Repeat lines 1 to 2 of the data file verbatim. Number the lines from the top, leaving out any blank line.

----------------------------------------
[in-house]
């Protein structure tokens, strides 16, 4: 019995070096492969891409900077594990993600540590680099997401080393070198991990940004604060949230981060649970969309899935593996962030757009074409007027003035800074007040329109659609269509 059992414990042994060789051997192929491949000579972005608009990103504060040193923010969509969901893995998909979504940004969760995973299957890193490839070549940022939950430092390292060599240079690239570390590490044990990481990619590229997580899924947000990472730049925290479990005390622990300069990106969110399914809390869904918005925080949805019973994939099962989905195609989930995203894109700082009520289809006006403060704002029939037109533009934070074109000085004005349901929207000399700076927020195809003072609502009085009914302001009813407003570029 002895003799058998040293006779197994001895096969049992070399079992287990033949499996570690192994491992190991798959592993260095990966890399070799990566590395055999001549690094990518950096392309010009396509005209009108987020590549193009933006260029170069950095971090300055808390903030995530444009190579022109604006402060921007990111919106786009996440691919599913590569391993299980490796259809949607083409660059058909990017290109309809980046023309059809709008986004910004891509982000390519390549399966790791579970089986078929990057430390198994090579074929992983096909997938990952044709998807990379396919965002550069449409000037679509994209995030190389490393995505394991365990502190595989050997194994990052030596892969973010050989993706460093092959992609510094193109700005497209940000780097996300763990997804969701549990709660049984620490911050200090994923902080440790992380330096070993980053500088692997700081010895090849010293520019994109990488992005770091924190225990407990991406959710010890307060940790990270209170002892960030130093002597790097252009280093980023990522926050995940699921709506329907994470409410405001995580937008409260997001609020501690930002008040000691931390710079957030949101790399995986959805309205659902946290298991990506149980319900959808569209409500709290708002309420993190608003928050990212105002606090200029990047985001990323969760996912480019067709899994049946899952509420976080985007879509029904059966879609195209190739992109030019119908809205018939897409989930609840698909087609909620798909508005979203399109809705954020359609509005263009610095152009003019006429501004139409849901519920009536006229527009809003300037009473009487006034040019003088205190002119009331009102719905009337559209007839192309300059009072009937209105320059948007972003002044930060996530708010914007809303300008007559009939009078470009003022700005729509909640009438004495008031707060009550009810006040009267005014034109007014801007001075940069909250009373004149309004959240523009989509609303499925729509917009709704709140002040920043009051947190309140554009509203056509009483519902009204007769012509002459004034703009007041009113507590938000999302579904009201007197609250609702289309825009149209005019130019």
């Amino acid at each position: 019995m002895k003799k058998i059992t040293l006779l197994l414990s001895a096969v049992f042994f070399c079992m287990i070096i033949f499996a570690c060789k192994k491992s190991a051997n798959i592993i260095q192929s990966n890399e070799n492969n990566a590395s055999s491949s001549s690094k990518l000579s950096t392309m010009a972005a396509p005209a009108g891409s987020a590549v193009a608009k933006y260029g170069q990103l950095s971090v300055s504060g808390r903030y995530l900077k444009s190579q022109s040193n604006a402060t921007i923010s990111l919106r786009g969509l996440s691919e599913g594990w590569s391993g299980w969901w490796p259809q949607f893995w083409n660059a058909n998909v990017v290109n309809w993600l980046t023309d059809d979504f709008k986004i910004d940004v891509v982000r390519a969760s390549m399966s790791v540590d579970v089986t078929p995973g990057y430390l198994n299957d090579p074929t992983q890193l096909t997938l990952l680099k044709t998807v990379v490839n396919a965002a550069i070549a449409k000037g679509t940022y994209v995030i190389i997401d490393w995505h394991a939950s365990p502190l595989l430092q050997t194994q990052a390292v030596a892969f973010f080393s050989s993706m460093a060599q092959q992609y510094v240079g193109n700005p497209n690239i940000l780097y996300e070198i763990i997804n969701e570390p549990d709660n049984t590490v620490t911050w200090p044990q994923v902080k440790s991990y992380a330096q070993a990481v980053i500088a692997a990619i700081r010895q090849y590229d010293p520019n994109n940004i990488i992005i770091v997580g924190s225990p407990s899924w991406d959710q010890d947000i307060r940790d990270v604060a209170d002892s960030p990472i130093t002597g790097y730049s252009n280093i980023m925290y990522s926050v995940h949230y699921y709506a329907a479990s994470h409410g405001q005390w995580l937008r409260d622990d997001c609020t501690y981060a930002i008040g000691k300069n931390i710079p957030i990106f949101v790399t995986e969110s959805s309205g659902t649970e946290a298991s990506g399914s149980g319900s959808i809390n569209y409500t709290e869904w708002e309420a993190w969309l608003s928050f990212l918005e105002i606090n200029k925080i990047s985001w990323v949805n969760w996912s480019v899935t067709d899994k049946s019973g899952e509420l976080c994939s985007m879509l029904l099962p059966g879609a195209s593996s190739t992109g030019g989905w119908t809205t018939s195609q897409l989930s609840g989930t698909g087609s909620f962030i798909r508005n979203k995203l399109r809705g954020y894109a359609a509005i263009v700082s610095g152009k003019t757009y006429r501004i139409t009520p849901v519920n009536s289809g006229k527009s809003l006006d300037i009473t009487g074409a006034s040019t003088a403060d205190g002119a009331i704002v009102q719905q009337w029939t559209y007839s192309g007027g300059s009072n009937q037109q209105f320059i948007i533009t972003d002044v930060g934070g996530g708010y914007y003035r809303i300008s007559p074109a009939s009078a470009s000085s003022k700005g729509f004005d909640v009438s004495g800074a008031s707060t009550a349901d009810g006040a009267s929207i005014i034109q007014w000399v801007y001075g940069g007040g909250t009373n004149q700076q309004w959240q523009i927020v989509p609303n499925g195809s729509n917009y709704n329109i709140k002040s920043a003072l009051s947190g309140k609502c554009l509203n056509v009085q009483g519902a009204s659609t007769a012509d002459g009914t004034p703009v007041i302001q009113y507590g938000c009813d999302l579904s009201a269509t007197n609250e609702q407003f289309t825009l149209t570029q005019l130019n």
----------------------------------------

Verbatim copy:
[in-house]
């Protein structure tokens, strides 16, 4: 019995070096492969891409900077594990993600540590680099997401080393070198991990940004604060949230981060649970969309899935593996962030757009074409007027003035800074007040329109659609269509 059992414990042994060789051997192929491949000579972005608009990103504060040193923010969509969901893995998909979504940004969760995973299957890193490839070549940022939950430092390292060599240079690239570390590490044990990481990619590229997580899924947000990472730049925290479990005390622990300069990106969110399914809390869904918005925080949805019973994939099962989905195609989930995203894109700082009520289809006006403060704002029939037109533009934070074109000085004005349901929207000399700076927020195809003072609502009085009914302001009813407003570029 002895003799058998040293006779197994001895096969049992070399079992287990033949499996570690192994491992190991798959592993260095990966890399070799990566590395055999001549690094990518950096392309010009396509005209009108987020590549193009933006260029170069950095971090300055808390903030995530444009190579022109604006402060921007990111919106786009996440691919599913590569391993299980490796259809949607083409660059058909990017290109309809980046023309059809709008986004910004891509982000390519390549399966790791579970089986078929990057430390198994090579074929992983096909997938990952044709998807990379396919965002550069449409000037679509994209995030190389490393995505394991365990502190595989050997194994990052030596892969973010050989993706460093092959992609510094193109700005497209940000780097996300763990997804969701549990709660049984620490911050200090994923902080440790992380330096070993980053500088692997700081010895090849010293520019994109990488992005770091924190225990407990991406959710010890307060940790990270209170002892960030130093002597790097252009280093980023990522926050995940699921709506329907994470409410405001995580937008409260997001609020501690930002008040000691931390710079957030949101790399995986959805309205659902946290298991990506149980319900959808569209409500709290708002309420993190608003928050990212105002606090200029990047985001990323969760996912480019067709899994049946899952509420976080985007879509029904059966879609195209190739992109030019119908809205018939897409989930609840698909087609909620798909508005979203399109809705954020359609509005263009610095152009003019006429501004139409849901519920009536006229527009809003300037009473009487006034040019003088205190002119009331009102719905009337559209007839192309300059009072009937209105320059948007972003002044930060996530708010914007809303300008007559009939009078470009003022700005729509909640009438004495008031707060009550009810006040009267005014034109007014801007001075940069909250009373004149309004959240523009989509609303499925729509917009709704709140002040920043009051947190309140554009509203056509009483519902009204007769012509002459004034703009007041009113507590938000999302579904009201007197609250609702289309825009149209005019130019």